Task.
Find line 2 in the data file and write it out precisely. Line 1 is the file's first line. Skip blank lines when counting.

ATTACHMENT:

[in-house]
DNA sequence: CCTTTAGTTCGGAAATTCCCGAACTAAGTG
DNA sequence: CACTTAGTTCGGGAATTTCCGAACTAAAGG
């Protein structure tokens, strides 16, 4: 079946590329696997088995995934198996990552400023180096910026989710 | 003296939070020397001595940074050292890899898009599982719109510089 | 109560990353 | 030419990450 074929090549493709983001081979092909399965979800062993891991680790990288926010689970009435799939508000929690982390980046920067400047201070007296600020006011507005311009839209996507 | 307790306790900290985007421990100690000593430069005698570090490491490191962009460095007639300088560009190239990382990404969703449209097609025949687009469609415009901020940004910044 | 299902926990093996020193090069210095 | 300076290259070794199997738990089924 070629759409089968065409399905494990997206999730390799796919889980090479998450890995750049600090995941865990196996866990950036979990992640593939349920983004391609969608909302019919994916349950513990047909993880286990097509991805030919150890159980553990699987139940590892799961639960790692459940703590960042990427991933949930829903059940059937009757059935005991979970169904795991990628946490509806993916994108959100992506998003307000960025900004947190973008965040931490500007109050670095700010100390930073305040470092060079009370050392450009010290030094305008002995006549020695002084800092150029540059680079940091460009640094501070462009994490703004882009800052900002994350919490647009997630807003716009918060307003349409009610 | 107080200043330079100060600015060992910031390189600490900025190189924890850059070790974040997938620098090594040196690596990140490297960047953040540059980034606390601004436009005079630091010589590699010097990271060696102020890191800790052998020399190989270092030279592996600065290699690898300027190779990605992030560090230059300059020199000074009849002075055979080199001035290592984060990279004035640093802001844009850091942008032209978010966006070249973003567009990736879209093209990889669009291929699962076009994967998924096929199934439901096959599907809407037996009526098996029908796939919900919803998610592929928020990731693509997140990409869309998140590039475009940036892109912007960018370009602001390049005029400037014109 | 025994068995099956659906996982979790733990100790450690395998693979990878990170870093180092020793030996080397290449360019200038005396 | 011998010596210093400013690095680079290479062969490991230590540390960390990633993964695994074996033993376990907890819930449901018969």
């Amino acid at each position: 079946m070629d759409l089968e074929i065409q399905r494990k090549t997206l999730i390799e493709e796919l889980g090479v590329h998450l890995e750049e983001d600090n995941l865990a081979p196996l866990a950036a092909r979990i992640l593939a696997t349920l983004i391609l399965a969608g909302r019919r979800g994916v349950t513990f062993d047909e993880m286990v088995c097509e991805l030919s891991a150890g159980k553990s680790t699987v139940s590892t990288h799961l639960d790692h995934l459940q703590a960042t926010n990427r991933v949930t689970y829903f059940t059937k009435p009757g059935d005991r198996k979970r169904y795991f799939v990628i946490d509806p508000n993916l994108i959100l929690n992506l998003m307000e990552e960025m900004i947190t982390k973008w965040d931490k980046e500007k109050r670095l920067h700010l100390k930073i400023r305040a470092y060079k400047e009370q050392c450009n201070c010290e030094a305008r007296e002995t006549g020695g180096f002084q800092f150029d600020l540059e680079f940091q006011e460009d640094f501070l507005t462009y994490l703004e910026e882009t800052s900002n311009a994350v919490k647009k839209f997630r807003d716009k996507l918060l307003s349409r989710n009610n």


DNA sequence: CCTTTAGTTCGGAAATTCCCGAACTAAGTG